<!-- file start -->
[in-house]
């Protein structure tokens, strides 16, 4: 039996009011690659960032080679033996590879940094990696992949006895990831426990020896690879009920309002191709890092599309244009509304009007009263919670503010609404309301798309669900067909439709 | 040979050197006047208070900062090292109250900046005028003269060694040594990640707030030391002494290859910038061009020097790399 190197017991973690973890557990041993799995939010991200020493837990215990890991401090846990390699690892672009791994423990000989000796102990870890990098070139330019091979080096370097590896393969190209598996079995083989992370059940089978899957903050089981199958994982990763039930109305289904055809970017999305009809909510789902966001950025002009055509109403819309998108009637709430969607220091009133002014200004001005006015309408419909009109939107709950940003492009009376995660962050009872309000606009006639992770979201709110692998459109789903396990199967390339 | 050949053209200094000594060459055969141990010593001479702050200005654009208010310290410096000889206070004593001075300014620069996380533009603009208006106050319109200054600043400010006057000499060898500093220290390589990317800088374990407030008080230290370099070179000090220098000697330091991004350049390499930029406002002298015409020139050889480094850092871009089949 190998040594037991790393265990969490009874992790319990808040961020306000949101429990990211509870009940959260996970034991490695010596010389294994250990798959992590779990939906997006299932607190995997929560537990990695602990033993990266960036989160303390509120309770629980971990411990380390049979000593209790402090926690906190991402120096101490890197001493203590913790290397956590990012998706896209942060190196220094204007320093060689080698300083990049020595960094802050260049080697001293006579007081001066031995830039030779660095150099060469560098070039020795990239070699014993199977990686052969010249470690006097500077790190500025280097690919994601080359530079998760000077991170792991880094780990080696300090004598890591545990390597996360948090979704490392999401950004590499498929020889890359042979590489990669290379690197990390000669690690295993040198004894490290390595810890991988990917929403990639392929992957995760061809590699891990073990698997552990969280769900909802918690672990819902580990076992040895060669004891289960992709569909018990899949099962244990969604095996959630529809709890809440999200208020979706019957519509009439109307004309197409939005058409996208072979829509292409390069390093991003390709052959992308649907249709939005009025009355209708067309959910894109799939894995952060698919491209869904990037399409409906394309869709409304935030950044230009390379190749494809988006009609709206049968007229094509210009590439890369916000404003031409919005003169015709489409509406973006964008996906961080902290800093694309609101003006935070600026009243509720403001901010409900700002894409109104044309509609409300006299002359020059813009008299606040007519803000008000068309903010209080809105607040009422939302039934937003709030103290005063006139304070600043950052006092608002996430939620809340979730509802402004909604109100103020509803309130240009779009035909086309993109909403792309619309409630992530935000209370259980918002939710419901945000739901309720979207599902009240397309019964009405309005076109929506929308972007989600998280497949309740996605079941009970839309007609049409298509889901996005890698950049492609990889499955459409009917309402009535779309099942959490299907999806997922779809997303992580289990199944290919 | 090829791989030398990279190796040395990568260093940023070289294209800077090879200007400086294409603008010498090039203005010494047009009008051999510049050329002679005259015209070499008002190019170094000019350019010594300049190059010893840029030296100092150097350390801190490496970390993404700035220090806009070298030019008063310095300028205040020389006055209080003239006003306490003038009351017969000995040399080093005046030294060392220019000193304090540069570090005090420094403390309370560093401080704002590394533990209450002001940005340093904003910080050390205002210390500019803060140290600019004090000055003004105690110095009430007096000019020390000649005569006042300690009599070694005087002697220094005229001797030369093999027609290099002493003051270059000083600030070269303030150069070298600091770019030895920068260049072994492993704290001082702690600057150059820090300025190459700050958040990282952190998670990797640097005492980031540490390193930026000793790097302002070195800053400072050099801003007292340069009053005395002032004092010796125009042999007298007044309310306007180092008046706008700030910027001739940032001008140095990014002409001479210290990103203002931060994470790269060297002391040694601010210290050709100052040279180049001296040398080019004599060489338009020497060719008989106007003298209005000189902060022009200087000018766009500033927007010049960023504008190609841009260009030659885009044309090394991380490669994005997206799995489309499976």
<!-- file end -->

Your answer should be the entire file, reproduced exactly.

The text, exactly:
[in-house]
């Protein structure tokens, strides 16, 4: 039996009011690659960032080679033996590879940094990696992949006895990831426990020896690879009920309002191709890092599309244009509304009007009263919670503010609404309301798309669900067909439709 | 040979050197006047208070900062090292109250900046005028003269060694040594990640707030030391002494290859910038061009020097790399 190197017991973690973890557990041993799995939010991200020493837990215990890991401090846990390699690892672009791994423990000989000796102990870890990098070139330019091979080096370097590896393969190209598996079995083989992370059940089978899957903050089981199958994982990763039930109305289904055809970017999305009809909510789902966001950025002009055509109403819309998108009637709430969607220091009133002014200004001005006015309408419909009109939107709950940003492009009376995660962050009872309000606009006639992770979201709110692998459109789903396990199967390339 | 050949053209200094000594060459055969141990010593001479702050200005654009208010310290410096000889206070004593001075300014620069996380533009603009208006106050319109200054600043400010006057000499060898500093220290390589990317800088374990407030008080230290370099070179000090220098000697330091991004350049390499930029406002002298015409020139050889480094850092871009089949 190998040594037991790393265990969490009874992790319990808040961020306000949101429990990211509870009940959260996970034991490695010596010389294994250990798959992590779990939906997006299932607190995997929560537990990695602990033993990266960036989160303390509120309770629980971990411990380390049979000593209790402090926690906190991402120096101490890197001493203590913790290397956590990012998706896209942060190196220094204007320093060689080698300083990049020595960094802050260049080697001293006579007081001066031995830039030779660095150099060469560098070039020795990239070699014993199977990686052969010249470690006097500077790190500025280097690919994601080359530079998760000077991170792991880094780990080696300090004598890591545990390597996360948090979704490392999401950004590499498929020889890359042979590489990669290379690197990390000669690690295993040198004894490290390595810890991988990917929403990639392929992957995760061809590699891990073990698997552990969280769900909802918690672990819902580990076992040895060669004891289960992709569909018990899949099962244990969604095996959630529809709890809440999200208020979706019957519509009439109307004309197409939005058409996208072979829509292409390069390093991003390709052959992308649907249709939005009025009355209708067309959910894109799939894995952060698919491209869904990037399409409906394309869709409304935030950044230009390379190749494809988006009609709206049968007229094509210009590439890369916000404003031409919005003169015709489409509406973006964008996906961080902290800093694309609101003006935070600026009243509720403001901010409900700002894409109104044309509609409300006299002359020059813009008299606040007519803000008000068309903010209080809105607040009422939302039934937003709030103290005063006139304070600043950052006092608002996430939620809340979730509802402004909604109100103020509803309130240009779009035909086309993109909403792309619309409630992530935000209370259980918002939710419901945000739901309720979207599902009240397309019964009405309005076109929506929308972007989600998280497949309740996605079941009970839309007609049409298509889901996005890698950049492609990889499955459409009917309402009535779309099942959490299907999806997922779809997303992580289990199944290919 | 090829791989030398990279190796040395990568260093940023070289294209800077090879200007400086294409603008010498090039203005010494047009009008051999510049050329002679005259015209070499008002190019170094000019350019010594300049190059010893840029030296100092150097350390801190490496970390993404700035220090806009070298030019008063310095300028205040020389006055209080003239006003306490003038009351017969000995040399080093005046030294060392220019000193304090540069570090005090420094403390309370560093401080704002590394533990209450002001940005340093904003910080050390205002210390500019803060140290600019004090000055003004105690110095009430007096000019020390000649005569006042300690009599070694005087002697220094005229001797030369093999027609290099002493003051270059000083600030070269303030150069070298600091770019030895920068260049072994492993704290001082702690600057150059820090300025190459700050958040990282952190998670990797640097005492980031540490390193930026000793790097302002070195800053400072050099801003007292340069009053005395002032004092010796125009042999007298007044309310306007180092008046706008700030910027001739940032001008140095990014002409001479210290990103203002931060994470790269060297002391040694601010210290050709100052040279180049001296040398080019004599060489338009020497060719008989106007003298209005000189902060022009200087000018766009500033927007010049960023504008190609841009260009030659885009044309090394991380490669994005997206799995489309499976």